define Encrypt (Input) set [charList v] to [ abcdefghijklmnopqrstuvwxyz234567890ABCDEFGHIJKLMNOPQRSTUVWXYZ1.-!@#$%^&*()_+|\\:";'<>?/,` =] set [inputL# v] to  set [Encoded v] to  delete (all v) of [Return v] delete (all v) of [eFull v] repeat (length of (Input)) if <not <(letter (inputL#) of (Input)) = [ ]>> then Case Check (letter (inputL#) of (Input)) :: custom if <(letterCase) = [lowercase]> then set [lList# v] to  repeat until <<(letter (inputL#) of (Input)) = (letter (lList#) of (charList))> or <(lList#) > >> change [lList# v] by (1) end if <not <(lList#) > >> then add  to [eFull v] add (letter (1) of (lList#)) to [eFull v] add (letter (2) of (lList#)) to [eFull v] end change [inputL# v] by (1) else if <(letterCase) = [uppercase]> then set [lList# v] to  repeat until <<(letter (inputL#) of (Input)) = (letter (lList#) of (charList))> or <(lList#) > >> change [lList# v] by (1) end if <not <(lList#) > >> then add  to [eFull v] add (letter (1) of (lList#)) to [eFull v] add (letter (2) of (lList#)) to [eFull v] end change [inputL# v] by (1) else if <(letterCase) = [other]> then set [lList# v] to  repeat until <<(letter (inputL#) of (Input)) = (letter (lList#) of (charList))> or <(lList#) > (length of (charList))>> change [lList# v] by (1) end if <not <(lList#) > (length of (charList))>> then add  to [eFull v] add (letter (1) of (lList#)) to [eFull v] add (letter (2) of (lList#)) to [eFull v] end change [inputL# v] by (1) end end end else add  to [eFull v] add  to [eFull v] add  to [eFull v] change [inputL# v] by (1) end end set [Encoded v] to (eFull :: list) add (Encoded) to [Return v]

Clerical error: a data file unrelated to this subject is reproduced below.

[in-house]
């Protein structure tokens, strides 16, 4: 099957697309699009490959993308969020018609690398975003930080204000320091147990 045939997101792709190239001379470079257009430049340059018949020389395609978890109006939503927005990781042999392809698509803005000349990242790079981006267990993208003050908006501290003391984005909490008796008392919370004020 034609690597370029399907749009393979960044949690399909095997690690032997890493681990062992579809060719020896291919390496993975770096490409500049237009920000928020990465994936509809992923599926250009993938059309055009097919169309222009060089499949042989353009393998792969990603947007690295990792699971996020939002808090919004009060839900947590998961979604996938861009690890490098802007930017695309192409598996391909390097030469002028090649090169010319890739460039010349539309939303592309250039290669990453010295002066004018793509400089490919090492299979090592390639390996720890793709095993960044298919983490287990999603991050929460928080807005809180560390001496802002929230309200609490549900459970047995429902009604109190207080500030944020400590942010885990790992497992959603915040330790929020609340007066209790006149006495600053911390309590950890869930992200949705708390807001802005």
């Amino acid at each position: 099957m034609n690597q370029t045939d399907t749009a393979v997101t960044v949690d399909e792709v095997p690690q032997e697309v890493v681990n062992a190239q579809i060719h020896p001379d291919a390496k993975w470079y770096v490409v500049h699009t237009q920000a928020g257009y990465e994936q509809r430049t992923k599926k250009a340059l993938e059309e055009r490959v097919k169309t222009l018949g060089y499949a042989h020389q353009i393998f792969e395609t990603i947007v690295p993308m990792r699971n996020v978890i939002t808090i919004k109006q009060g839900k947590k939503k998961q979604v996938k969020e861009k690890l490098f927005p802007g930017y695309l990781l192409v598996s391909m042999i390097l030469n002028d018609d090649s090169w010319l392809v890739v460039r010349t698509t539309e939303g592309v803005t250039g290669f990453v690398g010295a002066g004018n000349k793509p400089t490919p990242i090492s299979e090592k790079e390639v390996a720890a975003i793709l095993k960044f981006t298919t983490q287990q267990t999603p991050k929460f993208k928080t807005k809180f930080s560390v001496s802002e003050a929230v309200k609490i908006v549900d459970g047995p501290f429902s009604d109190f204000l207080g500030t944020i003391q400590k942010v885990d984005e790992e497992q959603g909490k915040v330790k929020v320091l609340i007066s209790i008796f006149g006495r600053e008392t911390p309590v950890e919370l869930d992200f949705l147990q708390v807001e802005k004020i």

Cloud Data History
When the Scratch Team released the beta version of cloud data, they set up public logs for projects with cloud data in them showing the time cloud data was modified, who modified the data, the current value of the data, and the type of action of the data modification (such as del_var, rename_var, and set_var). To get onto the log simply click on the cloud data button at the bottom of a project page. This will then show you the users who changed the cloud data and at what time. If the user changes cloud data blocks, not in their own project the cloud data will not be saved.
Cloud data is similar to Mesh. Both features allow sharing of variables across multiple simultaneous uses of the same project. By using variables, cloud data can also simulate broadcasts across projects, as shown in the scripts below:
when gf clicked set [old broadcast v] to (☁ broadcast) forever if <not <(old broadcast) = (☁ broadcast)>> then broadcast [cross-project message v] set [old broadcast v] to (☁ broadcast) when I receive [cross-project message v] . . .